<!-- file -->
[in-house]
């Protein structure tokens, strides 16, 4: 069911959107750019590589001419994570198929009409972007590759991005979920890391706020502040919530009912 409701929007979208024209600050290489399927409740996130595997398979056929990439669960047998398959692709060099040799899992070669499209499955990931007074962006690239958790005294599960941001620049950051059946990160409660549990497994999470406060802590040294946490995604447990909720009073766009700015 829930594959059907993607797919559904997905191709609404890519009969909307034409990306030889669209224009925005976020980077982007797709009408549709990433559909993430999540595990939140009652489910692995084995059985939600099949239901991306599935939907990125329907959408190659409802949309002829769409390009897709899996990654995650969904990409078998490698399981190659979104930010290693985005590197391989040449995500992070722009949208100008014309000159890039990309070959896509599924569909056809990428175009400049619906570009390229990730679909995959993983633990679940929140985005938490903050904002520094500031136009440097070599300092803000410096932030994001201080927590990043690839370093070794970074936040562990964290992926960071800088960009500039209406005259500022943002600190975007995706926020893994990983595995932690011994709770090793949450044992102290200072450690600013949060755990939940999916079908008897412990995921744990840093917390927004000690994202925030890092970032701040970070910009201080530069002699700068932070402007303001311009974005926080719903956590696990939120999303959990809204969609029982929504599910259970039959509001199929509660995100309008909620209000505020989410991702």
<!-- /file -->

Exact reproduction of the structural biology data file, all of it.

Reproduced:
[in-house]
């Protein structure tokens, strides 16, 4: 069911959107750019590589001419994570198929009409972007590759991005979920890391706020502040919530009912 409701929007979208024209600050290489399927409740996130595997398979056929990439669960047998398959692709060099040799899992070669499209499955990931007074962006690239958790005294599960941001620049950051059946990160409660549990497994999470406060802590040294946490995604447990909720009073766009700015 829930594959059907993607797919559904997905191709609404890519009969909307034409990306030889669209224009925005976020980077982007797709009408549709990433559909993430999540595990939140009652489910692995084995059985939600099949239901991306599935939907990125329907959408190659409802949309002829769409390009897709899996990654995650969904990409078998490698399981190659979104930010290693985005590197391989040449995500992070722009949208100008014309000159890039990309070959896509599924569909056809990428175009400049619906570009390229990730679909995959993983633990679940929140985005938490903050904002520094500031136009440097070599300092803000410096932030994001201080927590990043690839370093070794970074936040562990964290992926960071800088960009500039209406005259500022943002600190975007995706926020893994990983595995932690011994709770090793949450044992102290200072450690600013949060755990939940999916079908008897412990995921744990840093917390927004000690994202925030890092970032701040970070910009201080530069002699700068932070402007303001311009974005926080719903956590696990939120999303959990809204969609029982929504599910259970039959509001199929509660995100309008909620209000505020989410991702």